I do not think it's tacky at all whatsoever. A friend of mine did this back in May and, although I wasn't looking to receive a favor, I loved knowing that they donated money in lieu of the favor and to whom they donated. I think it's a very thoughtful thing to do. If it's important to you, then go ahead and do it!!
    Baby Birthday Ticker Ticker
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    jstripejstripe member
    First Comment
    edited December 2011
    We did donations as favors for our May wedding, and, like Val, guests actually made a point of thanking us for it.  We donated to the American Heart Association and the American Diabetes Association as both of our families have been touched by these organizations. 
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    jchapman330jchapman330 member
    First Comment
    edited December 2011
    Sweet, that makes me feel great ladies! Thank you so much :)
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    edited December 2011
    There is a thread about this at Etiquette Hell if you desire other opinions. http://www.etiquettehell.com/smf/index.php?topic=25477.0As you can see, there's really no wider consensus. I personally don't feel one way or another about it clearly. On one hand, giving to charity is great, as is raising awareness for important issues (autism is a great one!). On the other, I'm not sure that a wedding is a proper place when you have a captive audience. So I would not be offended by the donation...I also don't think I'd miss it if there just wasn't a favor at all.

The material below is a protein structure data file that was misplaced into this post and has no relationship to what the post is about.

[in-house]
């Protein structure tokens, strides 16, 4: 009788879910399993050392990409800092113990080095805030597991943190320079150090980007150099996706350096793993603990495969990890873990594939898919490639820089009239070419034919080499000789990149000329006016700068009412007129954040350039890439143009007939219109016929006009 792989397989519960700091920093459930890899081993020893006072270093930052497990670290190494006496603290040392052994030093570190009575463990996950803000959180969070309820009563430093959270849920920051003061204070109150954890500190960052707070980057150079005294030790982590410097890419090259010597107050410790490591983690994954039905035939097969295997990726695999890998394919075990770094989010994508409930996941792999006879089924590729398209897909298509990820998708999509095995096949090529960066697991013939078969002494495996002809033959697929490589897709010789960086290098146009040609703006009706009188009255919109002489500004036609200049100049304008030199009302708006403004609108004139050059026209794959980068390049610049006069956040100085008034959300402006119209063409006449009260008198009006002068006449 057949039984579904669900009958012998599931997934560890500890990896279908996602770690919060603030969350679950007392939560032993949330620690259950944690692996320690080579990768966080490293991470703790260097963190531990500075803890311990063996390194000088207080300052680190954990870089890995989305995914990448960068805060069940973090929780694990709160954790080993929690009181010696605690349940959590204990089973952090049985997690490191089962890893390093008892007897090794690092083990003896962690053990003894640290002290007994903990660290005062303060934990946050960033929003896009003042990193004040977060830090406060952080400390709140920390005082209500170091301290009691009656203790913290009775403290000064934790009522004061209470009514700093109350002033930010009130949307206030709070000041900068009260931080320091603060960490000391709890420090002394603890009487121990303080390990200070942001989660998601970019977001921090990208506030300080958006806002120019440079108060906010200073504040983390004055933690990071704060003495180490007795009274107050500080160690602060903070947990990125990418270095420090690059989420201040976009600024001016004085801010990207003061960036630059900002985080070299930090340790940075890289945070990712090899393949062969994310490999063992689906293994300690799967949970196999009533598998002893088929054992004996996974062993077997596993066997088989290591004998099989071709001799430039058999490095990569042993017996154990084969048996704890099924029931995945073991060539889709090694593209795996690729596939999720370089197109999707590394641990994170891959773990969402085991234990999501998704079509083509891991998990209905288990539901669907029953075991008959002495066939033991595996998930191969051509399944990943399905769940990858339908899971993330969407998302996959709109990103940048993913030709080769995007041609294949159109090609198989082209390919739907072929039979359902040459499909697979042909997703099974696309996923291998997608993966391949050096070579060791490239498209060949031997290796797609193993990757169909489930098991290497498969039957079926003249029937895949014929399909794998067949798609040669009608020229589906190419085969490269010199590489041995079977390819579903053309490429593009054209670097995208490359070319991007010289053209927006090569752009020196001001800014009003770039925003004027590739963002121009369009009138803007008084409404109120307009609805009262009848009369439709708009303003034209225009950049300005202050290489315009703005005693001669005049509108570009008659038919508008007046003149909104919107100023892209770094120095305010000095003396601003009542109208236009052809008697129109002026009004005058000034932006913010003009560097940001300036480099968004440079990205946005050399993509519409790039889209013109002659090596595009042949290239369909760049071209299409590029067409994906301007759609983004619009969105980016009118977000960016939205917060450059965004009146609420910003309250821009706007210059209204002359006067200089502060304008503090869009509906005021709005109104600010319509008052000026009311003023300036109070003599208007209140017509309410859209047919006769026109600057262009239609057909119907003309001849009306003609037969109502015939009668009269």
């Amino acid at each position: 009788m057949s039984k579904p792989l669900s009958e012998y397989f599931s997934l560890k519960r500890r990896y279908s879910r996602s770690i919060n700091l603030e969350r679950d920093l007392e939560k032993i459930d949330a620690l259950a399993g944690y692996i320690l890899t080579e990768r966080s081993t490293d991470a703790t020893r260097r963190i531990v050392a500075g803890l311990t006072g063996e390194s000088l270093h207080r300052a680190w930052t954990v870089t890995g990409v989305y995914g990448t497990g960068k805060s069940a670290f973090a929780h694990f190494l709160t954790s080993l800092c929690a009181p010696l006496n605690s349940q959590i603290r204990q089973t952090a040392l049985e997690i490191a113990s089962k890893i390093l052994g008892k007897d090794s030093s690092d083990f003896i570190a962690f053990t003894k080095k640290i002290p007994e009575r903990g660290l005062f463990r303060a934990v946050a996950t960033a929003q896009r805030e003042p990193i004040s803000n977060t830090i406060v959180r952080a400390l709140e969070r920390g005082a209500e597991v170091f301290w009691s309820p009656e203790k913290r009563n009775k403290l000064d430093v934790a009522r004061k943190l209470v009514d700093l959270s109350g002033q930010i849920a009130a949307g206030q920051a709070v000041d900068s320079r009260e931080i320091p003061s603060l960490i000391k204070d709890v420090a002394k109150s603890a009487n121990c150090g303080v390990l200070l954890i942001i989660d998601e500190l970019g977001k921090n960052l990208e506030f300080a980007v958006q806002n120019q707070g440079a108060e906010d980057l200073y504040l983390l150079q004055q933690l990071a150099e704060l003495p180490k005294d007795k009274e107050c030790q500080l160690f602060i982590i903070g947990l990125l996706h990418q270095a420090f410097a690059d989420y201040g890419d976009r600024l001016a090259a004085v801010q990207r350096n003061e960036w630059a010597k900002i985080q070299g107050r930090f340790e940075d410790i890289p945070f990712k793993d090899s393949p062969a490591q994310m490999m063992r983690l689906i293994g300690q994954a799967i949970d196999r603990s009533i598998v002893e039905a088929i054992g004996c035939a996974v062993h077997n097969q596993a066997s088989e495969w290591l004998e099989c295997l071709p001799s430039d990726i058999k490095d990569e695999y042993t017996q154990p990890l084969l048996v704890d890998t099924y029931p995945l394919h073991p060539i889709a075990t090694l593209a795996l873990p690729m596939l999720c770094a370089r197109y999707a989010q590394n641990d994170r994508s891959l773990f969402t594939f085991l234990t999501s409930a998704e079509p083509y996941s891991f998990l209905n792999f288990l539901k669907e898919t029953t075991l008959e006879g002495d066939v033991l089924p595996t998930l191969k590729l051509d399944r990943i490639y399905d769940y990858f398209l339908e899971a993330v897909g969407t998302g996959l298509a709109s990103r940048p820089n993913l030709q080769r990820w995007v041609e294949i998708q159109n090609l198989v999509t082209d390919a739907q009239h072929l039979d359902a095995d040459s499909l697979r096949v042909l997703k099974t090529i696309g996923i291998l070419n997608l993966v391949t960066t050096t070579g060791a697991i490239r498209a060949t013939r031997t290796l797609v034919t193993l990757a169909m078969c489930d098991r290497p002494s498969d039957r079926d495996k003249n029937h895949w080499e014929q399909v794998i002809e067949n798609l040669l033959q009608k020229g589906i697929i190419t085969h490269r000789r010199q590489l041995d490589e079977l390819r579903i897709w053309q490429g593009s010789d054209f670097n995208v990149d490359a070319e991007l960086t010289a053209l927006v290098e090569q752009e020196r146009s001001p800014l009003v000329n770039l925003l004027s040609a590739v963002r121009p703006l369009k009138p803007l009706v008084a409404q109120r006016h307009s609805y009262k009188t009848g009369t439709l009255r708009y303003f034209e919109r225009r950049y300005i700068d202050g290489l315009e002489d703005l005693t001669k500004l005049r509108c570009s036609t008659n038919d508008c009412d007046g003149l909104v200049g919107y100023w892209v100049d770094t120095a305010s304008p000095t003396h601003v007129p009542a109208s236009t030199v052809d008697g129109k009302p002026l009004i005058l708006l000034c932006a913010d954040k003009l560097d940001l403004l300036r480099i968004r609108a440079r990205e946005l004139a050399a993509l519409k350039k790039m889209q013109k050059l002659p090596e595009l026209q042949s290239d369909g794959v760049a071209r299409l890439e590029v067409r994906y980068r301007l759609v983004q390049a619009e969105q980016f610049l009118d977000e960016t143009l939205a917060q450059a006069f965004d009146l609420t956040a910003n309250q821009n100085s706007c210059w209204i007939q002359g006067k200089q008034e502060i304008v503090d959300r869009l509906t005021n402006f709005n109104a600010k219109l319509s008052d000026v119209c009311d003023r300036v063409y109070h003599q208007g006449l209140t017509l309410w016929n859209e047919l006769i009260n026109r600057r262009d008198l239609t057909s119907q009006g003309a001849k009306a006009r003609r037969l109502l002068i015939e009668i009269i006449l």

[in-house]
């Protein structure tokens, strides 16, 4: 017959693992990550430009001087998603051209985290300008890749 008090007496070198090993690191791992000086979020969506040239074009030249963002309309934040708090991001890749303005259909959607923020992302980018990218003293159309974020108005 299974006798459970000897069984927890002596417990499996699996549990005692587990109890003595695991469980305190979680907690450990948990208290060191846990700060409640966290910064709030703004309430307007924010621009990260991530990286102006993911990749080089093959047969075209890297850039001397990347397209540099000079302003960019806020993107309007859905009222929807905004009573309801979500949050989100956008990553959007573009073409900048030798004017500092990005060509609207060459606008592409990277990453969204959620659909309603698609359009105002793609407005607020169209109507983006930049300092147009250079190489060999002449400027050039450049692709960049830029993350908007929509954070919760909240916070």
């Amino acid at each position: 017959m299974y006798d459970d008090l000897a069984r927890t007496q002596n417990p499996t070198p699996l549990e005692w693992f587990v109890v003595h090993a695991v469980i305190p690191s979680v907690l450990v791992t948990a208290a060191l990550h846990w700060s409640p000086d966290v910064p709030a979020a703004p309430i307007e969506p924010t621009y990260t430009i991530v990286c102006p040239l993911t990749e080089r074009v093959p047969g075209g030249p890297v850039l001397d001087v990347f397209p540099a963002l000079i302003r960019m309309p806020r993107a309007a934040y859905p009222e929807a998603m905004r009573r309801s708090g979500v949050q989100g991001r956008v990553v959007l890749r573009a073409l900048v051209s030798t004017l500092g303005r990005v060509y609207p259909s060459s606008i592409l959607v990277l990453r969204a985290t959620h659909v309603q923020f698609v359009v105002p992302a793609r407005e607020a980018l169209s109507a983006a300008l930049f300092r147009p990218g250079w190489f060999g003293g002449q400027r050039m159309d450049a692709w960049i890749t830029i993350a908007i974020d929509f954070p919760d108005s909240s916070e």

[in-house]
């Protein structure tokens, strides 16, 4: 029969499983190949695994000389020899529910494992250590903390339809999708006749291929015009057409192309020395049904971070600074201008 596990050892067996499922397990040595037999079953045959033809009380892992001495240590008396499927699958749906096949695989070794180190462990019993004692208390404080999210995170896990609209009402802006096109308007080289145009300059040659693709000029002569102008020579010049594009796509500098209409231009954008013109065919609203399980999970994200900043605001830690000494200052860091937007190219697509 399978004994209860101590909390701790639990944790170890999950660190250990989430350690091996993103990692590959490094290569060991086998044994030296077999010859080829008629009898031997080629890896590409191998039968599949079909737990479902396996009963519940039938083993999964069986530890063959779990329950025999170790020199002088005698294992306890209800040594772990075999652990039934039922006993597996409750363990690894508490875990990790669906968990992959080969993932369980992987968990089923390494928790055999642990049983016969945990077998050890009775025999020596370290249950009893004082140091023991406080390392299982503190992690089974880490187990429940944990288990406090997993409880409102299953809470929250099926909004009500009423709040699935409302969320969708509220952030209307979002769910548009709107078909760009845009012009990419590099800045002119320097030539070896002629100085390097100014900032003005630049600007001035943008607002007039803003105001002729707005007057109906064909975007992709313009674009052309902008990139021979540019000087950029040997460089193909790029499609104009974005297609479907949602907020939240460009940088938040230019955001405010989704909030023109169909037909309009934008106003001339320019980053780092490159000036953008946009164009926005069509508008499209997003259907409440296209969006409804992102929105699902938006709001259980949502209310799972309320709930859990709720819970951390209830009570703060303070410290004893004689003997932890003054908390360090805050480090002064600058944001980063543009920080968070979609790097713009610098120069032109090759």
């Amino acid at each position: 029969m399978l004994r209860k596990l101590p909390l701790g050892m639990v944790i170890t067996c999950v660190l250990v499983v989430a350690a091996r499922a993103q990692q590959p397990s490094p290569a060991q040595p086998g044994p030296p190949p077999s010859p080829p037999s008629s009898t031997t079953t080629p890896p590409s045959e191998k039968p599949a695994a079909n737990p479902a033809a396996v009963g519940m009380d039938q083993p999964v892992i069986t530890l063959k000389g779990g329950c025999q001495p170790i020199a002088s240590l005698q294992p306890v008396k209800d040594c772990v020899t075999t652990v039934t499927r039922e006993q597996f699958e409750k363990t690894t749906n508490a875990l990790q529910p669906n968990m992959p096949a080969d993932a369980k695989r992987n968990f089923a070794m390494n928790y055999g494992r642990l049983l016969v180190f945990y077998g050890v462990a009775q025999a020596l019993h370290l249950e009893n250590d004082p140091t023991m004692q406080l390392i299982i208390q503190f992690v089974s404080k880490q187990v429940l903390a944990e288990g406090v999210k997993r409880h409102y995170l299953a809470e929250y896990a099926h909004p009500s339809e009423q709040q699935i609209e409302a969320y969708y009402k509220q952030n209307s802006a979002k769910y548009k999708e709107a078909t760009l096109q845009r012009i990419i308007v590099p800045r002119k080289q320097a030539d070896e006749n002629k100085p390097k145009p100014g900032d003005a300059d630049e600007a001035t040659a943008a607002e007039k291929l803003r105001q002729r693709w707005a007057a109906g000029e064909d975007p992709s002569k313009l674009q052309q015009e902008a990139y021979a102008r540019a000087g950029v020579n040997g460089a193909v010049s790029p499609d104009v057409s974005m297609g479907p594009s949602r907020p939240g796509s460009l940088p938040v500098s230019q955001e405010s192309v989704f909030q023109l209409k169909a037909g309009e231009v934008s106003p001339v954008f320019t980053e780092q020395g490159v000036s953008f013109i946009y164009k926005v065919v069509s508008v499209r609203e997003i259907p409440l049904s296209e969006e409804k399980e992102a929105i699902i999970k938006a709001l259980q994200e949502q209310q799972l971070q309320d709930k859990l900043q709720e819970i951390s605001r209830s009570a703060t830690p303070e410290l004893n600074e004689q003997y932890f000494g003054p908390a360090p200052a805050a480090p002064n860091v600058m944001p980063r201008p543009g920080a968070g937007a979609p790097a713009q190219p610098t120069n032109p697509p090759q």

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    TBHCJSTBHCJS member
    First Comment
    edited December 2011
    the whole "why is it the favors that go?" is an interesting notion. i've never thought donations were tacky, but i think i would be impacted more if the donation was in leui of something else. seems more like a sacrifice, which, in turn, makes it seem like a very important cause to the B&G in the end, no one will argue about donations being a GOOD thing, so however it happens is positive.
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    edited December 2011
    One other point I saw brought up is that, by making the donation to a charity you choose, not the charity each guest might choose, that it is a gift to yourselves and not to the guests.I really can't see someone objecting to research for autism, especially if they are your friends, but apparently some people actually can be offended by the chosen charity, as odd as that sounds.